is that searches can be done very quickly with any kind of data -- working
with arrays have a small way of being kludgy.  Here we will see an example.

You need to create a binary data file named SOMEWRDS.DAT which should
contain 50 non-duplicated words, randomly defined (do not alphabetize them)
out of 70 total words in the file.

Allow users to type words into the keyboard, until they type the word
"quit".  Case-sensitivity should not matter in any usage of words.
Write out to the user whether the word they typed was found in your
database or not.

Do not be concerned with reporting of run-time errors.  Do be concerned,
though, with the removal of the final binary-tree you use.

Also for the delete code you write for binary trees, explain why your
code does what it is supposed to do.

1) Exercise prudent practice as programmers.  In the event it was not
covered, accuracy is a programmer's #1 concern, followed by efficiency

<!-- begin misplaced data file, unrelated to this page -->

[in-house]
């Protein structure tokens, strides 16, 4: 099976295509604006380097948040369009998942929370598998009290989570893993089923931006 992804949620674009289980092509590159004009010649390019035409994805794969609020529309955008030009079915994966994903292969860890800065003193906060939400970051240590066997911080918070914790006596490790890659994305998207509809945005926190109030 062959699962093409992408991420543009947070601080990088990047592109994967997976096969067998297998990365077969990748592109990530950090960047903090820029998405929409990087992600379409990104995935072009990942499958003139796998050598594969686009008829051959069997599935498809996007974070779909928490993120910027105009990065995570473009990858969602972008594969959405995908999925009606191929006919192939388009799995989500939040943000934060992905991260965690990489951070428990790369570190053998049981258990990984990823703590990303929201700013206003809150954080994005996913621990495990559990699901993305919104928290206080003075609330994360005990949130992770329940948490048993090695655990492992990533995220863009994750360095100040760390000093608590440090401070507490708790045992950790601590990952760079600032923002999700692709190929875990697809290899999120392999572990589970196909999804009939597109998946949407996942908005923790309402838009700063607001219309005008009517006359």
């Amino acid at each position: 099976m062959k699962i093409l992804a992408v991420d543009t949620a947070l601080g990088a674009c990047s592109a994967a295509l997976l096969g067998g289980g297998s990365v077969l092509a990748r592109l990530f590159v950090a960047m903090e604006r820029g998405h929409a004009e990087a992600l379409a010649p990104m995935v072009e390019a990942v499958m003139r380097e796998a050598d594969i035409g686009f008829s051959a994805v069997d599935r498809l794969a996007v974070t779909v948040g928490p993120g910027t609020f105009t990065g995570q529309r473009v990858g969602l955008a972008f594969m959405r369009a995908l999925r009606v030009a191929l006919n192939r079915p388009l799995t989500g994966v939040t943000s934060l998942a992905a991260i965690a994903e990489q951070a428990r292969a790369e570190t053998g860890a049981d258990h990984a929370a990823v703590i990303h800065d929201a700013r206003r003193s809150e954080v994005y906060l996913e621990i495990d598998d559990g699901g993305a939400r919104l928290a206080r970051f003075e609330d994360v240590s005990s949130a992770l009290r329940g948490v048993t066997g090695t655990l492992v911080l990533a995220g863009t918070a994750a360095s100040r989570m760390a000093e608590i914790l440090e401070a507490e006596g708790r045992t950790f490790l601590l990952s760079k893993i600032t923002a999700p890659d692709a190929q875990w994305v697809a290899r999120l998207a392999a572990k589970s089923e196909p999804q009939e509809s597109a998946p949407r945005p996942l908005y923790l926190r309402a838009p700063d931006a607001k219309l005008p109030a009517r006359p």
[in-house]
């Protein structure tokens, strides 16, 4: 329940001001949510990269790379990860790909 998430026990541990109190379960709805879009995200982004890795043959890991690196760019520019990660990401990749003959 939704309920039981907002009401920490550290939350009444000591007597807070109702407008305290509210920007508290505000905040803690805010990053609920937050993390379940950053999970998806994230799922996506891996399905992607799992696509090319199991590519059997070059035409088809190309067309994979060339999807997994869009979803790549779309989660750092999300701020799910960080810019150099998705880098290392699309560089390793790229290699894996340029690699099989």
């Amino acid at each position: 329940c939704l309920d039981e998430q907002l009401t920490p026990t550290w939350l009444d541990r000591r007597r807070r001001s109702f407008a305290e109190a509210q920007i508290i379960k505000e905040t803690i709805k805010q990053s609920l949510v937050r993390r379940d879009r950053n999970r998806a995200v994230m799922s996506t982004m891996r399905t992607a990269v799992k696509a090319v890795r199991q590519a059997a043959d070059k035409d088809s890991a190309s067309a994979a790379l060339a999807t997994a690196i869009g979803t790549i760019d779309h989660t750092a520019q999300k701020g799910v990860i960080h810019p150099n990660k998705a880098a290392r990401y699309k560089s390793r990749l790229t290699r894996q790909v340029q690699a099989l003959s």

in speed, memory usage, and disk usage.
2) This program should be friendly to the user, letting the user know
precisely what is going on in all cases, even if a common error occurs,
and cleaning up anything that may be of a problematic nature from those
errors.  You should have enough experience from previous parts to be
able to determine what those errors are you would commonly encounter here.
3) The goal here for this program is to create a high-quality application.

Final Statements for this Part
I know many people may wish to someday release their creations to the public,
or make programs for themselves or other's general usage. This is why I am
being so vague now about describing programs, and will be from now on.